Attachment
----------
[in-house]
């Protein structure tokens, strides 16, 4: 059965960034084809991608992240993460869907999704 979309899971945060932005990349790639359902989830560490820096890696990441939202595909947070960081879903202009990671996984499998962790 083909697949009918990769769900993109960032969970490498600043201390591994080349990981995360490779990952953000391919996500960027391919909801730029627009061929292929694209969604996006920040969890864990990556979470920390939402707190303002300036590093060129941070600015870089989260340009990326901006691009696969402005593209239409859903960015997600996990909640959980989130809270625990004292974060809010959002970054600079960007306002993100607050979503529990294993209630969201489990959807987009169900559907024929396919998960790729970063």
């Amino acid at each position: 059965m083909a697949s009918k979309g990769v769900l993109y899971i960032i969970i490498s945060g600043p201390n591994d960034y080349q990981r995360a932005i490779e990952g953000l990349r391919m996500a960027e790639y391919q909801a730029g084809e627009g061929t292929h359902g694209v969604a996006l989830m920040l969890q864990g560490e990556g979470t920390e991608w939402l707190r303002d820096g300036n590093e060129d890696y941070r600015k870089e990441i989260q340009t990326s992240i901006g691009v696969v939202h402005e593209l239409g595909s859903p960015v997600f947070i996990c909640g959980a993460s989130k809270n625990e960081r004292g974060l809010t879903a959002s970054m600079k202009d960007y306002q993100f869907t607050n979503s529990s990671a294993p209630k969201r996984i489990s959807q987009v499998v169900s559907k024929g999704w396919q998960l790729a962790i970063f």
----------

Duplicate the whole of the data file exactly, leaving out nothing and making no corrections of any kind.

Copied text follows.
[in-house]
């Protein structure tokens, strides 16, 4: 059965960034084809991608992240993460869907999704 979309899971945060932005990349790639359902989830560490820096890696990441939202595909947070960081879903202009990671996984499998962790 083909697949009918990769769900993109960032969970490498600043201390591994080349990981995360490779990952953000391919996500960027391919909801730029627009061929292929694209969604996006920040969890864990990556979470920390939402707190303002300036590093060129941070600015870089989260340009990326901006691009696969402005593209239409859903960015997600996990909640959980989130809270625990004292974060809010959002970054600079960007306002993100607050979503529990294993209630969201489990959807987009169900559907024929396919998960790729970063």
């Amino acid at each position: 059965m083909a697949s009918k979309g990769v769900l993109y899971i960032i969970i490498s945060g600043p201390n591994d960034y080349q990981r995360a932005i490779e990952g953000l990349r391919m996500a960027e790639y391919q909801a730029g084809e627009g061929t292929h359902g694209v969604a996006l989830m920040l969890q864990g560490e990556g979470t920390e991608w939402l707190r303002d820096g300036n590093e060129d890696y941070r600015k870089e990441i989260q340009t990326s992240i901006g691009v696969v939202h402005e593209l239409g595909s859903p960015v997600f947070i996990c909640g959980a993460s989130k809270n625990e960081r004292g974060l809010t879903a959002s970054m600079k202009d960007y306002q993100f869907t607050n979503s529990s990671a294993p209630k969201r996984i489990s959807q987009v499998v169900s559907k024929g999704w396919q998960l790729a962790i970063f």